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OT: Syllable structure in Georgian (was Re: sorta OT: cases, please help...)

From:Thomas R. Wier <trwier@...>
Date:Friday, December 7, 2001, 6:30
Quoting laokou <laokou@...>:

> From: "Thomas R. Wier" > > > Speaking of syllable structure, is there any language out there that > > beats Georgian's EIGHT consonants in an onset? > > > > gvprckvnis = "He is fleecing" > > Okay, I'll bite. How is this pronounced? Is "r" vocalic? Minimal > pairs?
The short answer is: there's no real professional data to answer that question. What seems clear is that when /v/ follows consonants in onsets, its only function appears to be to labialize them, having no strong realization itself. I suspect that the other main peak of sonority in the "onset", the /r/, which is IIRC a uvular trill, probably functions, in effect, as a syllable nucleus. This would make my question a trick question, I suppose. One of the problems with answering this question is that nobody (and I mean, nobody) really knows what a syllable is. There are lots of good guesses, like the aforementioned sonority criterion. You can make a neat looking hierarchy for this: Most sonorous vowels (semivowels) liquids nasals fricatives stops Least sonorous with sounds higher on the hierarchy more likely to be a syllable nucleus. The Big Problem with this theory is that semivowels are *defined* by not being syllable nuclei: they're just like vowels, except, well, not. If it worked, though (OB: CONLANG), then you could set your syllable structure to allow syllable nuclei peaks at anywhere higher than, say, fricatives. Bella Coola e.g. has a word [sXs], whose meaning I forget. The theory that my phonetics professor espouses (in his more whimsical moments, which are legion), is that a syllable is basically what you want it to be -- i.e., syllables are phonological, not phonetic, targets. That explains why you can find minimal pairs that are distinguished only by the number of syllables: hire : [haI(r] (where /r/ is an alveolar glide) higher : [haI(r=] Most triphthongs, then, would presumably be cases where the people find it useful not to syllabify a word in a given way.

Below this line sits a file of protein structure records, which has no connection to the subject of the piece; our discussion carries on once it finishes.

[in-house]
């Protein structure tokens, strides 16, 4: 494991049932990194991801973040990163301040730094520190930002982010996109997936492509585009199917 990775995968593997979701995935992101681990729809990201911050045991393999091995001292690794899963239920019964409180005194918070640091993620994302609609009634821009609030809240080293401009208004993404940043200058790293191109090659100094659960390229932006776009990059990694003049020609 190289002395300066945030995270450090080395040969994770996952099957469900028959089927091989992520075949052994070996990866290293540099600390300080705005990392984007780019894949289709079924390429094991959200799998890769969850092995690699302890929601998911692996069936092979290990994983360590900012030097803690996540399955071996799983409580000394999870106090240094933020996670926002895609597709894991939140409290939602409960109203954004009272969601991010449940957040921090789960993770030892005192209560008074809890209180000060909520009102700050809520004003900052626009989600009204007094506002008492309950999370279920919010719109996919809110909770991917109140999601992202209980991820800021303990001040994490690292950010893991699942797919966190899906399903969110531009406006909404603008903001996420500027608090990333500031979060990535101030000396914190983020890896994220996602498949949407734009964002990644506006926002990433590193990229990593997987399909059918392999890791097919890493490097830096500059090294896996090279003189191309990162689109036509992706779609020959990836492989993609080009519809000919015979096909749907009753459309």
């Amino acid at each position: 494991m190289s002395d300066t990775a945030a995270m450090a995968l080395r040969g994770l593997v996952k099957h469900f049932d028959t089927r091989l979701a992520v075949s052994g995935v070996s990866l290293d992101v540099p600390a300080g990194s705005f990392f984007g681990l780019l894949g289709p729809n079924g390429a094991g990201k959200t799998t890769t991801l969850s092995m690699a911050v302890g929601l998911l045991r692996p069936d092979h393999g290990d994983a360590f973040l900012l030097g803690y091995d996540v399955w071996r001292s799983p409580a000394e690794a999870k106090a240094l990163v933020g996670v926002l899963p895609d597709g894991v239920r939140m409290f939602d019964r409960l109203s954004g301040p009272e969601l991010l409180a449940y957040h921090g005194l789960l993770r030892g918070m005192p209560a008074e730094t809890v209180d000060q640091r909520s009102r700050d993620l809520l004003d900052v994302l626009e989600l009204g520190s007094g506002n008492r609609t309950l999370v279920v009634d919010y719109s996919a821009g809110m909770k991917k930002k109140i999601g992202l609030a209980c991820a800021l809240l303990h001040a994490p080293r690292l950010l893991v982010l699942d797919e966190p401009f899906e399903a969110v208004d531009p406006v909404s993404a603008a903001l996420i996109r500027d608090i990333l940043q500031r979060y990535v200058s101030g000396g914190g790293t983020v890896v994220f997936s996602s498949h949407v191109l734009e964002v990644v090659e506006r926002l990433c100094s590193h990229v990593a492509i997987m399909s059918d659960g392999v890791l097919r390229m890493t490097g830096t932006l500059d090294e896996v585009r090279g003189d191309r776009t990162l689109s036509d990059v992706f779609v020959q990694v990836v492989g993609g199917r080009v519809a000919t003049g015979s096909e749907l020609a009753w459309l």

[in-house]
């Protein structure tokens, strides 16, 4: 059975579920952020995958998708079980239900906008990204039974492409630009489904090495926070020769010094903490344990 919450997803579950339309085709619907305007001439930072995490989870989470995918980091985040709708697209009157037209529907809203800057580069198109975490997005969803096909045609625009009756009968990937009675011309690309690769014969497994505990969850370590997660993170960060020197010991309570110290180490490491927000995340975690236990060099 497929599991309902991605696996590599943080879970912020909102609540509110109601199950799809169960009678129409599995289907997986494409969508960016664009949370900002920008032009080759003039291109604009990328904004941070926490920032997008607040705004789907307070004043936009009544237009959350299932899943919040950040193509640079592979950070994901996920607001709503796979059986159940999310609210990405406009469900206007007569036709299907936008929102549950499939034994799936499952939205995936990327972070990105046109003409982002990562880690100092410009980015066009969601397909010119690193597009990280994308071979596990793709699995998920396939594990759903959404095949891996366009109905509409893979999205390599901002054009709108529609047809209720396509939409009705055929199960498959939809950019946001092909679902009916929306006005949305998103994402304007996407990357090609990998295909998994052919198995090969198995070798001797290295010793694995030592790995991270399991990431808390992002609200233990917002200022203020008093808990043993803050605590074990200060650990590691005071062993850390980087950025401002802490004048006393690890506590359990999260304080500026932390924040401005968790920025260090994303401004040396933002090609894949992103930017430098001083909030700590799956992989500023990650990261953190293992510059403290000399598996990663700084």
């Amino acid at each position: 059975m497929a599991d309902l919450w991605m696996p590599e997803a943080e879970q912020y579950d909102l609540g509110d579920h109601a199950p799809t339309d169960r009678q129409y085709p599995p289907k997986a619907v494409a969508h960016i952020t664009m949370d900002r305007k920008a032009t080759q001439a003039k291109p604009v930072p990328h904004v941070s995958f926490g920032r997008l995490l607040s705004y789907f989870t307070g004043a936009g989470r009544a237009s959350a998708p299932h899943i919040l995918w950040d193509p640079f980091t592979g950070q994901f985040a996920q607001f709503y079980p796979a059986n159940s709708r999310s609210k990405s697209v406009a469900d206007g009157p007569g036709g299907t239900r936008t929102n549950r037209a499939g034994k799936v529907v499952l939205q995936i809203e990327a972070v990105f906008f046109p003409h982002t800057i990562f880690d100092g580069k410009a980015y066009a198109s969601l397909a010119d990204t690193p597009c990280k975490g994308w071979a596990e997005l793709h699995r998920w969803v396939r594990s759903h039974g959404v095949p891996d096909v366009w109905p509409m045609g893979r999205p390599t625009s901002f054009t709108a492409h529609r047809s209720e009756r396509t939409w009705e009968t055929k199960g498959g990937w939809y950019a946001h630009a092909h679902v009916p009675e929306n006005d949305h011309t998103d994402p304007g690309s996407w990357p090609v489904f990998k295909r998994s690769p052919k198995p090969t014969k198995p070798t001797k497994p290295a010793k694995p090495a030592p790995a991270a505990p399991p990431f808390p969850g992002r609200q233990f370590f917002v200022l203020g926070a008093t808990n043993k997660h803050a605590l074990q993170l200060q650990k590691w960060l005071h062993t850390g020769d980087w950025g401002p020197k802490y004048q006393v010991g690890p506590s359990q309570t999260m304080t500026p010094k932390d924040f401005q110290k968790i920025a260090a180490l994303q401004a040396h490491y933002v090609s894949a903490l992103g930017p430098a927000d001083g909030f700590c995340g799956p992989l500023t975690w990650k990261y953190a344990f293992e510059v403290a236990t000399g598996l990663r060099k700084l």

> Are we in the realm of Eskimo snow words?
No, I've heard it pronounced! ===================================================================== Thomas Wier <trwier@...> <> "...koruphàs hetéras hetére:isi prosápto:n / Dept. of Linguistics mú:tho:n mè: teléein atrapòn mían..." University of Chicago "To join together diverse peaks of thought / 1010 E. 59th Street and not complete one road that has no turn" Chicago, IL 60637 Empedocles, _On Nature_, on speculative thinkers


Lars Henrik Mathiesen <thorinn@...>
And Rosta <a.rosta@...>